There appear to be of lettings, in England 29. of which 14 are at Little Hampton. Wales, 15–10 of these on the Menai. Isle of Man, 1–45. Of soles, in England there are 31, sold for £19,029; Wales, 15—£12,852; Scotland. 25—£2,921; Ireland, 26—£2,985; Isle of Man, 1—£15. Total—Sales, 98; sold for, £37,802. The whole of which, £.57,802, though including in it the value for rights which the public give up, 648 is added to the capital account of the Woods and Forests, whereas that share which is given in respect of such public rights ought to be paid over to the public account. One feature in respect of these lettings requires observation, namely, that there are several to different public departments for carrying on the public service. He would mention one only in illustration, that at Shoeburyness, where there exists a magnificent extent of dry sands at low water, admirably adapted for artillery practice; but before the War Department is allowed to use these sands for so important a public purpose, down come the Commissioners of Woods and Forests, and claim a rent as for property over which they call themselves owners. To be sure the amount of rent, £10, is not large, but it is the principle which is so objectionable, as it is also entirely novel. Formerly, as a matter of course, all Crown property was considered available for the public service whenever and wherever required, but no compensation for its use was attempted to be exacted. In the same manner Public Companies, whether for carrying out railways, forming harbours, piers, &c., are heavily charged for works intended for the public benefit, and for which the public give up certain rights. But this is not all; even private individuals are not allowed to put up any defences for the security of their own property on the seashore without paying an acknowledgment for the same. The lettings mentioned at Little Hampton are all for this purpose. Now if the Crown is to derive the profit, surely it ought to take upon itself the maintenance and security of what it claims as its property, especially when, by neglect of that duty, it endangers the property of others. But this is the singular part of these claims on the part of the Crown. The Commissioners of Woods and Forests never appear but when there is something to receive, some profit to be made; but whenever there is any call for outlay they not only are not to be found, but, dog-in-the manger-like, what they ought to do of themselves they will not permit other persons to execute without paying for permission. Now, what says Judge Black-stone on this point, who asserted that the shores belong to the king, and, for this reason, following what had been said before by Lord Coke—that the king is bound to protect the country from foreign enemies, so he is also bound to protect the shores 649 from the aggression of the sea. But this is just what the Woods and Forests never think of doing, though the proposition of ownership naturally begets the other, and that if there is a right of exaction, the duty of protection must necessarily follow. This, however, is not all as affecting the position of this property in relation to others. Not only does the Crown claim to be exempt from keeping up the shore as a barrier, but its right advances or eats into the property of others with the encroachments of the ocean—a heavy storm arises, an inroad of the sea takes place, and the shore line between high and low water mark is brought inland some hundred feet or so. It is still claimed as Crown property. and thus what was an individual's freehold estate to-day is claimed as that of the Crown tomorrow. It is quite inconceivable that such an irrational state of things can be defended for one moment, and said to be the law of the land. To proceed, however, with the remarks he was making on the various sales made by the Woods and Forests, and the heavy charges entailed on various useful public works by their demands; those on the works at Birkenhead, it appears, have not yet terminated, though some £60,000 or more has already been exacted on their accounts. Then, again, a sum of £7,000 is levied on the Penarth Harbour Works, near the entrance of the river leading up to Cardiff. This, be it remarked, is not simply for foreshore, but the greater part on account of the bed of the sea, below low-water mark, which is being enclosed for those useful works. This charging for the bed of the sea is quite a novelty, and at Bournemouth, on the coast of Hants, where a pier has been erected going down into deep water, there appears a similar charge. When the chain pier at Brighton was erected, though but a few years back, no such charge was ever thought of; but one would not he surprised to see a claim now made for the space of the bed of the sea which it occupies. It has been contended on former occasions, that it was far better the shores should be vested in the Crown than in private individuals, to prevent exaction, when such useful works were required to be erected for the public interests. But it is quite clear the Commissioners of Woods and Forests have no thought or regard for the public interest, or their protection, but that their whole and sole object is to realize all they can by the sale of these shores, which they are most active in car- 650 rying out, and almost enforcing, in every corner of the kingdom, being well aware that it is a very slippery property, of very doubtful character, and, therefore, to be made the most of while the sun shines. So little regardful, however, are these Commissioners of the public interests, that they do not care to retain under their charge shore property which is most important for the public service. There has especially been a sale on Milford Haven, in which they have grossly abused the trust reposed in them. There they have sold shore ground to the extent of eight acres, close adjoining on to the Royal Dockyard at Pembroke. The agreement for this sale was made as late as in 1854, and for a sum of £1,600. The Admiralty, actually, I am informed, remonstrated against the sale, but it has been carried out notwithstanding; though the late Board of Admiralty, I am told, found it so essential to be added to the yard, that they had a valuation made for its subsequent re-purchase, but which the present Board have not adhered to. Now, be it remarked, this shore, for the last fifty years at least, has always been used by the inhabitants in the neighbourhood for the drawing up and launching of their boats; for their convenience in all kinds of traffic; for the depositing of timber and other materials temporarily. It was to all intents and purposes a public common or waste, and used as such by certain parties. But the party, who has bought up the Crown Rights as they are called, is taking steps to turn it to his private account, and among other acts carried out with this view is the depositing large quantities of rubbish, so as to make that portion above high water of wider extent. The consequence is large quantities of mud in solution is carried down right in front of the dockyard, augmenting thereby the deposit banks in that quarter. Now for the removal of those mud accumulations by dredging, we a few nights since only, voted a sum of, I think, £4,000 in the Navy Estimates. Thus through the negligence of the Commissioners of the Crown Lands, not only is a property sold which it was important to retain for the public service, but a nuisance is created to enhance the charge on the public. This principle of sale of what is to all intents and purposes public property, though called Crown property, as vested in the Crown as trustees for the public, is altogether new, and is nothing more nor less than making the public buy that which 651 already belongs to it. Now in all the sales it should be remembered the public give up certain rights, such as those of navigation and fishing, when the tide is up, of passage as over a highway when the tide is down, of various easements as they are called in law, but the whole profits are pocketed by the Woods and Forests, and the value transferred in perpetue to the Crown lands. The whole amount of property thus sold of late years amounts, it appears by these returns and the accounts of the Woods and Forests, to the large sum of about £224,000. Now, accepting as true the theory of Lord Hale, as propounded in his Treatise, De Jure Maris, that these wastes of shores and water are, as it were, held by the Crown as appertaining thereto, as the wastes of a manor do to the lord there of, it is clear the proportion due to the Crown would be similar to that apportioned to the lord of a manor. Last year a return was laid on the table of this House showing what that generally was, as given by the Enclosure Commissioners, and was found to vary from a fourteenth to an eighteenth. The share, therefore, of the Crown out of the above sum would be about £16,000, and the remaining large sum, exceeding £200.000, ought to have gone direct into the Exchequer. The public are thus just simply defrauded of this large sum. Leaving, then, this part of the subject, it is time the attention of the House should be directed to a consideration of the various rights to which this property is subject, and their relation to each other. There are the rights of the Crown, the rights of the public—if they are not identical—and the rights of individuals, as subject to the two former. The pamphlet he held in his hand was the speech of Mr. Serjeant Merewether, in which he so ably and gallantly fought the battle of the City of London in its contest with the Crown. By the information in that suit the claim of the Crown is thus set forth—By the Royal prerogative the ground and soil of the const and shores of the sea around this Kingdom, and the ground and soil of every port, haven, and arm of the sea, creek, pool, and navigable river thereof into which the sea ebbs and flows, and also the shore lying between high-water and low-water mark, belong to Her Majesty.The learned serjeant thus meets this assertion, and, as he believed, very accurately described the true state of the case—I, of course, am not denying that the Crown has dominion and Government over the soil of the sea- 652 shore—there is no doubt of that—neither am I in any degree denying that the Crown has jurisdiction over the seashore by the Court of Admiralty when it is covered by water, and by the common law when it assumes again the state of dry land. But none of these go in the slightest degree to show—on the other hand there is rather a contrary influence—that the Crown has any private property on the shore. A jus privatum in the shore is that which is set up by the Crown, and that is the only doctrine which I am combating; therefore, admitting the Government—admitting the jurisdiction—admitting the right where there is no special occupant—I am contending that in all other cases the occupation and possession of the shore is so necessary to, and is so generally used and enjoyed by, the owner of the adjoining land, that there is no pretence to any right in the Crown preventing that occupation. The occupation may be slight in point of evidence I admit; perhaps it may be only by the straying of cattle—perhaps it may be only for the purpose of taking advantage of the sea adjoining—embarking and disembarking; and, therefore, the acts of occupation may be few; but there is a case much stronger than that, in which the Crown has not the possession nor the right of the soil, although the soil is called the King's soil. I am alluding to the case of highways. It has been said, indeed, that the seashore is the King's highway—it may be so called, and highways are so called, yet the occupation of the owner of the adjoining land is still held sufficient, by presumption of law, to entitle him to the land of half the highway; so I say in the case of the seashore, where the occupation is more frequent, but, perhaps, difficult of direct proof, the legal inference is the same.In corroboration of these views, the learned serjeant refers to various documents, but he would only mention two Statutes, one of modern and the other of ancient date. The first is the 54 Geo. III., c. 159, which authorizes the Admiralty to do certain acts on the seashore, but has this proviso—Nothing in this Act shall abridge, diminish, or take away any right of property or ownership which any Lord of Manor, or other person, may have on any part, or the banks, shores or sides thereof.In this Act, it is to be observed, there is no reservation of any rights of the Crown; a legislative admission at that period, that the subject was entitled to the shore as belonging to the land, as the usual consequence, or it would have been otherwise provided. The other Statute is the 4 Edw. I. Extenta Maneru. This enumerates every species of property which can possibly belong to a manor, but no mention whatever is made of the seashore as having any peculiar quality, and which would lead to the supposition that at that period of time it could be regarded otherwise than as part of the adjoining land. It is, therefore, pure fiction to describe it, as has been lately attempted, as part of the original estate of the Crown yet ungranted. Had 653 it been so somewhere as still vested in the Crown, it could not fail to have been enumerated. But these shores are never mentioned as part of the possession of the Crown in any inventory or catalogue of such property. There is, further, no instance of any separate grant of the shore; but, if mentioned at all, always as an adjunct or rather boundary of the adjoining estate or manor. Neither is there any instance of such being put in charge for rent. Neither can any acts of ownership on the part of the Crown be instanced over the shores such as now claimed, as if they were part or parcel of the Crown lands and freehold estate. It was still his duty to trespass a short time longer, and be could assure the House it would be but for a brief period, to satisfy them as to the present unsettled state of the law, and how much it needed to be examined into and settled. The numerous suits which had of late been instituted are sufficient proof of that uncertainty; and any one attending to the substance of those suits must be convinced that many points have been mooted which still require to be determined. But referring to a work already mentioned, Hale's Rights of the Crown in the Sea Shores. published about thirty or forty years since, that writer speaks of it as a question even then of importance, how far the present state of the law was susceptible of alteration and amendment, though he very decidedly says, quoting Mr. Justice Bayley in the Brighton case—that if the king were to make the seashores of the realm a source of private sale and profit (just what the Commissioners of Woods and Forests are now doing) he would, according to what is said by the Judges, be acting contrary to the trust for which the ownership of the shore is vested in the Crown by the common law. The king's right is jus publicum. Again, a few years since, Lord Derby, in moving this question in the other House, in presenting some petitions, specially admitted the uncertain and unsatisfactory state of the law, and recommended its being defined and amended. But the language of the learned Attorney General on a former occasion, may be adduced as further proof as admitting this uncertainty. He says, "It was true in a certain sense"—now it was this certain sense he wished to have defined—"that the Crown could appropriate no part to the prejudice of others. This property was vested in the Crown for the good of the public. The Crown could 654 not appropriate any part"(but it is thus hedged by the learned Gentleman)"unless it was done without prejudice to the public and the benefit of the Crown." What could be more unsatisfactory and indefinite than such language? But to the same effect is the language more recently of that learned Gentleman, the Lord Advocate of Scotland, who was examined last year by a Committee of the House of Lords on the subject of the salmon fisheries, when this question of the shore right was incidentally brought up. Question 60—Earl Cawdor asked—Independently of any property which the Crown has between high and low-water mark?" Lord Advocate: "It depends on the supereminent right of the Crown to the lands of the realm. The right of the Crown to the salmon fishery is not merely a trust for the public, but a patrimonial right.It would thus appear that the Lord Advocate considers the shore right merely a public trust; but on a subsequent question he adds,I think the question of the shore a very difficult question. It is quite clear as regards the shore, to a certain extent, the exercise of the right of the Crown is limited, because there are public uses to which that shore may be put.Now, it is just those limits and those public uses which it would be the object of this Committee to ascertain. In a subsequent part of his evidence, the Lord Advocate, while contending for the right of the Crown, still spoke of it as a qualified right—qualification which, for the peace of the subject, ought to be ascertained. Before quitting these Returns, it is necessary to allude to a certain Schedule of Acts of Parliament which the Commissioners have appended of their own accord, as showing an acknowledgment of that right which is now set up. These Acts, be it observed, are all of very modern date—not any of them going further back than twenty years, and the greater part are private Acts. The earliest are those connected with the works at Birkenhead, then those at Grimsby, in Lincolnshire. Later is that respecting the Regalia of the County Palatine of Durham, and one of the latest that misnamed a Submarine Mines Act, which gave over all the seashores and harbours of Cornwall to the Duchy under the authority of an arbitration which was made on the evidence of documents which were never produced before this House, though it was promised by the then Secretary of the Treasury they should be printed in full. The Submarine Telegraph Act is further quoted, to which, on a former occasion, he made 655 allusion at considerable length, as furnishing evidence of the increasing claims set up, and likely to be set up, on this subject, and how the language used in respect of the same crept on, in stronger and stronger terms, in describing the properly.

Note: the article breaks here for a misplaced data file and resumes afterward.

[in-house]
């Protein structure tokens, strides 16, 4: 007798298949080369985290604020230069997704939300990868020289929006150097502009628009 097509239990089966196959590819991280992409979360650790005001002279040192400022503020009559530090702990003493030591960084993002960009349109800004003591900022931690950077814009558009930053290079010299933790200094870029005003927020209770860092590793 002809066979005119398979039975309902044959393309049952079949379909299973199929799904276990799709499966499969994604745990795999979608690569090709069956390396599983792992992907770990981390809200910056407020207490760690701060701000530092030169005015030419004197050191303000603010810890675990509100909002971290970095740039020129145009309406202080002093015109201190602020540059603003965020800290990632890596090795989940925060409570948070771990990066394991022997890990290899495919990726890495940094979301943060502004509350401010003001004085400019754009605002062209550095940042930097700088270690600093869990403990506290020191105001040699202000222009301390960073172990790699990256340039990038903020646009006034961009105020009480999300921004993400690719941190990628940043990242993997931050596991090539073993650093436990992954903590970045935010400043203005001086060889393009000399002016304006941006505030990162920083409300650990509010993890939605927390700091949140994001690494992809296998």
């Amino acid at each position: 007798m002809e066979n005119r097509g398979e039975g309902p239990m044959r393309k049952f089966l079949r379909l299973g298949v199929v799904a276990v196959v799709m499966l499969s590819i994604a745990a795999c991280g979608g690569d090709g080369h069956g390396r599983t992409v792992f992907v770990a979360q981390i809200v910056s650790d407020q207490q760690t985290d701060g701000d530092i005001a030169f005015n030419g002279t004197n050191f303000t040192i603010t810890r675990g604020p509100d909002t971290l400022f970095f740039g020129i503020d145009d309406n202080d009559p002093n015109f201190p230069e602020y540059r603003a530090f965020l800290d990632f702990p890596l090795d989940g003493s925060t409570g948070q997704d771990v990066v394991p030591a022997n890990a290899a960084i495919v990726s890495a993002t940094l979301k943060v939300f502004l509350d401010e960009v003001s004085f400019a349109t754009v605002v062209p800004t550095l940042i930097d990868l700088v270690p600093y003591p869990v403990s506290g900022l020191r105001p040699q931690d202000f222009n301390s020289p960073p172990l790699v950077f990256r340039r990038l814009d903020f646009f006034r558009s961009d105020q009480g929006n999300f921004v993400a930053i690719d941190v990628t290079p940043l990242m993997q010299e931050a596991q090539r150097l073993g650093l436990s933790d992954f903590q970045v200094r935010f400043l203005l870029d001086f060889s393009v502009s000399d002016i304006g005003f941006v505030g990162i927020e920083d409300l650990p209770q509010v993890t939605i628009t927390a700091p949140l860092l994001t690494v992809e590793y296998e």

A paragraph in relation to this same subject is well worth the attention of the House, as it appears in the last Report of the Commissioners of Woods and Forests. They are speaking of a probable increase being necessary in the establishment of the Woods and Forests Office, and among other reasons given for this they say—The proceedings which arise upon the frequent applications in reference to the sale and letting of land subject to the flow of tidal waters, have added very materially to the amount of correspondence passing through the office, and to the number of reports and accounts which have to be prepared and examined. The correspondence in many instances is of a very difficult character. We would specify, for instance, those relating to the Scotch teinds, and to the foreshore rights, and many other rights claimed by or against the Crown. In numerous cases laborious search has to be made through old documents and maps.…. The foreshore sales are likely to become more numerous for some time.… A considerable increase of business will certainly arise with reference to the salmon fishing in Scotland, owing to the recent decision in the House of Lords, in which the rights of the Crown to such fishings were upheld.Here is a fine prospect of active aggression in support of rights never heard of till lately, and to be sure to find all this energy and zeal in any Government officials is something quite unusual, and would be refreshing, were they really in support of the public interests. Could such agents be transferred to the Treasury Department, to replace our Stephensons in looking after the Red Sea Telegraph Contract, Galway Packet Contract, and such improvident engagements, the public interests might he benefited. But, unfortunately, these Commissioners have shown anything but regard as has been already shown, for the protection and care of the interests of the public, whose servants they strictly are, and have had in view but one object only, which is in every way that comes within their power, to seize and get hold of every species of property, so as to augment and enhance the revenues of the Crown lands for the object and purpose which has been already stated, and which has now been in course of development for some years. And this is the true key to these claims in reference to the sea shores; also to such seizures as that of the Hall Citadel, and to the revival of the Crown prerogative, not heard of for 656 centuries, to the salmon fishings of Scotland. It is the same spirit which has led to the claim of the Duchy on the waters of the Hamoaze, which enforced a payment for seventy acres of that estuary of £3,400 in order to form the docks at Keyham, and which, if sound, of course extends their right over the whole bed and surface of that hitherto, as it was considered, public port. It is the same which imposed a charge of £100 on every £1,000 that was proposed to be laid out in the improvement of the port belonging to the borough, which he had the honour to represent, and which claims £1,800, or £18 per acre, for the bed of the tidal waters required to form the new docks at Falmouth. These are heavy charges and exactions on owners of property, which never yielded to the parties one farthing profit, and over which they never excercised any acts of ownership. And these claims are as novel as they are unreasonable. He had now but one more point to press on the notice of the House, and to which, as really having a most important bearing on the right at issue, he requested their particular attention. Little or no reference, except incidentally, had been made to any ancient authorities in support of this Motion, and he had not forgotten what fell from the Attorney General on the last occasion, when with a courtesy peculiar to that learned Gentleman, and with a condescension in imparting instruction to one unlearned in law for which he hoped he was sufficiently grateful, he was told not to read old books and musty parchments. Well, he hoped he had profited by that advice, and accordingly had given his attention to a now course of study, the result of which he proposed to submit to the learned Gentleman. This was based, not on any black-lettered document, but on one derived from Parliamentary authority itself, and he was the more disposed to offer this to the learned Gentleman's attention, as he thought the House could not fail to have observed, as he himself had been able to detect that he was not very strong in constitutional law. Had not his very ears tingled when be had heard the learned Gentleman assert but a few nights since, that it was the prerogative of the Crown to create as many judges as it pleased? Such a doctrine, he would venture to affirm, bad not been propounded from any one holding the office of Attorney General during the period of the last two hundred years. But before he gave him the high authority from 657 the document to which he referred, or the subject matter of this Motion, he must draw the attention of the House to the previous circumstances which had called it forth. In the reign of that unfortunate monarch Charles I., about the year 1635, a Royal Commission was issued, which had for its aim to call in question every subject's title to every species of property throughout the kingdom, with a view of extracting composition in respect of disputed titles, just as the Woods and Forests were now doing. He referred more particularly to this Commission, because some faint rumour had reached his ears that there existed a notice that a Commission might be offered as a substitute for the Committee moved for—a course to which he should most decidedly object, knowing that Royal Commissions were often only used as a means for defeating the real justice of the case. As, however, should such a Commission be determined on, the learned Attorney General might be at a loss for the terms in which such Commission should be couched, he begged to offer tills as an appropriate formula on the occasion. The Commission in question was addressed to the Lord Archbishop of Canterbury, to sundry other servants of the Crown, and, among others, to Sir John Bancks, the then Attorney General. It was styled as issued pro titulis defectivis, for defective titles, and was, as he had already said, intended as an engine for extracting money on the plea of making such titles valid. It ran thus—Rymer's Fæ dera. Vol. ix.—p. 7.1635. Commission.—To Williams' Archiepiscopo Cantuariani et alii pro titulis defectieri.—Among others, Sir John Banck's our att. genl.Whereas our dear and royal Father, King James of blessed memory, lately deceased, for the quiet of his loving subjects, and the settling of their estates, was pleased to give way to an Act of Parliament for confirming of their titles in such their manners, lands, tenements and hereditaments, (….) which they and their ancestors had enjoyed and possessed for the space of three-score years.…Relation being had thereto—the same being a favour that none of his predecessors yielded unto them in former times.And whereas Wee, out of our royal and tender care of the common good of our subjects, and to establish unto them such their estates—as were defective and defeasible.We did grant a Commission upon reasonable fines and sums of money, to be paid by our subjects to our use, to compound with them for such supply of their said deficient estates as aforesaid.And whereas we observed such slackness in our subjects in embracing that grace and bounty offered—it might justly induce and move us 658 …in reducing those lands and possessions to the increase of our revenue—Wee, preferring peace and quiet … and thereby to secure them from being brought to hazard of the loss of their honours, manors, &c. which in truth and right belong to us, as our own proper inheritance.We, therefore, have once more renewed and granted forth this our Commission of grace. We have appointed you … to our use to bargain, sell, conclude, demise, and in our name—any of our landships, manors, lands, tenements, rectories, tithes, portions, oblations, messuages, cottages, gardens, meadows, pastures, closes, marshes, as well fresh as salt, lands deserted, left, or gained by or from the sea—mines, woods.Schedules expressing defective titles …I. ….tenements and marsh grounds, which formerly have been, and now are inned, gained, bank'd, fenced, left bare and dry, by and from the sea or any navigable or royal river, or other fresh waters, and all our ouzy grounds, marshes, and other low grounds surrounded and now subject to the surrounding of the sea. or other fresh or salt waters with all and singular their commodities and appurtenances whatsoever, either in charge or not in charge.Commissioners at a house in Fleet Street, to whom subjects are referred to have their defective titles made good—upon moderate compositions—(which we intend shall be applied to our use.")Now, let us look to the result of this Commission. When a few years after, in the year 1641—just two hundred years previous to the time when this notable scheme was again hatched, as to the property of the seashore, in 1841, under the Chief Commissionership of the then Earl of Lincoln, the present Duke of Newcastle—the various grievances and wrongs of the subject were enumerated, after the most careful consideration, by Parliament, in that celebrated document called the Grand Remonstrance. This particular grievance is not lost sight of, and the clause in which it is specified is well worth the learned attorney's study, as well as those other clauses which refer to judicatories established without due authority of law. The words of the Remonstrance are few but very explicit, and are to be found in the 26th Clause, protesting against the grievance in question in these words: "The taking away of men's right under colour of the King's title to land between high and low-water mark." After such an authoritative declaration, he might feel entitled simply to call on the House to reaffirm such a declaration. He, however, did not intend to do that, but simply to ask the House to inquire into the subject matter which had called it forth in those days. Let it be recollected such a claim had never previously been 659 put forward, not even in the time of Henry VII., when every species of claim was made on behalf of the Crown, with a view to exactions for the increase of the Sovereign's revenues. From that day to this—a period of two hundred years—these claims have equally been in abeyance. On what ground inquiry is to be refused he is utterly unable to understand. That the claims, as now put forward, are novel, no one denies, and if there are any parties who ought to be anxious to establish their validity and justice they are the Commissioners of the Crown Lands themselves; who ought to feel bound to court instead of thwart inquiry. Refusal can only beget suspicion that these claims are not well founded, and they may rest assured till such an inquiry is fully instituted and carried out, these claims will never be patiently submitted to or their justice acknowledged.